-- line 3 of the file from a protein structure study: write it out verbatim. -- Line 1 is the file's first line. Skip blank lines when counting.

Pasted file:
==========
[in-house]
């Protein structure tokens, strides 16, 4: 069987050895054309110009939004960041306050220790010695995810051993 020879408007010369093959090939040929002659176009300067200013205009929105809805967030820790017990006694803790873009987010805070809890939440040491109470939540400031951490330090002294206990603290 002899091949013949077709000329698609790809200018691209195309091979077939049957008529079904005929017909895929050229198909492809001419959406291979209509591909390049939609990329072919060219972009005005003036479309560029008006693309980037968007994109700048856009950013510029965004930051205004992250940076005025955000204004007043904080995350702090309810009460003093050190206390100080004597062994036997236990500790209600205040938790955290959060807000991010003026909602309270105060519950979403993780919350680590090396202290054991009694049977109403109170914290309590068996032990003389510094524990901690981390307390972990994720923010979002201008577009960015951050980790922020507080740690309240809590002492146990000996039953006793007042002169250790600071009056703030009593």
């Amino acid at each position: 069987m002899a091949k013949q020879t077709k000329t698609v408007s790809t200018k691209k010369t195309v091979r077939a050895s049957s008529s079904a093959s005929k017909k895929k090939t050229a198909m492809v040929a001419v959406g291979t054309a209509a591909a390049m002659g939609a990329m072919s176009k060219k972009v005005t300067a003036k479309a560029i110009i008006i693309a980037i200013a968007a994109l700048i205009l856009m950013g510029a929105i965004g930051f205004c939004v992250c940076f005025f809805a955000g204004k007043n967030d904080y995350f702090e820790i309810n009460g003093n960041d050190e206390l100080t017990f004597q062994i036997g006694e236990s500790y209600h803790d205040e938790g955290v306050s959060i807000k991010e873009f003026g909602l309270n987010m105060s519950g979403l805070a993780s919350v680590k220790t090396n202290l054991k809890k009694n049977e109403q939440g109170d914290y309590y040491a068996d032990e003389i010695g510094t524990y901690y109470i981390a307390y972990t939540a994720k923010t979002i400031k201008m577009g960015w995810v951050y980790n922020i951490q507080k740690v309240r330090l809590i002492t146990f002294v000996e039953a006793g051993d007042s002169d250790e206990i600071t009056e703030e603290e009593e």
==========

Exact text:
């Amino acid at each position: 069987m002899a091949k013949q020879t077709k000329t698609v408007s790809t200018k691209k010369t195309v091979r077939a050895s049957s008529s079904a093959s005929k017909k895929k090939t050229a198909m492809v040929a001419v959406g291979t054309a209509a591909a390049m002659g939609a990329m072919s176009k060219k972009v005005t300067a003036k479309a560029i110009i008006i693309a980037i200013a968007a994109l700048i205009l856009m950013g510029a929105i965004g930051f205004c939004v992250c940076f005025f809805a955000g204004k007043n967030d904080y995350f702090e820790i309810n009460g003093n960041d050190e206390l100080t017990f004597q062994i036997g006694e236990s500790y209600h803790d205040e938790g955290v306050s959060i807000k991010e873009f003026g909602l309270n987010m105060s519950g979403l805070a993780s919350v680590k220790t090396n202290l054991k809890k009694n049977e109403q939440g109170d914290y309590y040491a068996d032990e003389i010695g510094t524990y901690y109470i981390a307390y972990t939540a994720k923010t979002i400031k201008m577009g960015w995810v951050y980790n922020i951490q507080k740690v309240r330090l809590i002492t146990f002294v000996e039953a006793g051993d007042s002169d250790e206990i600071t009056e703030e603290e009593e």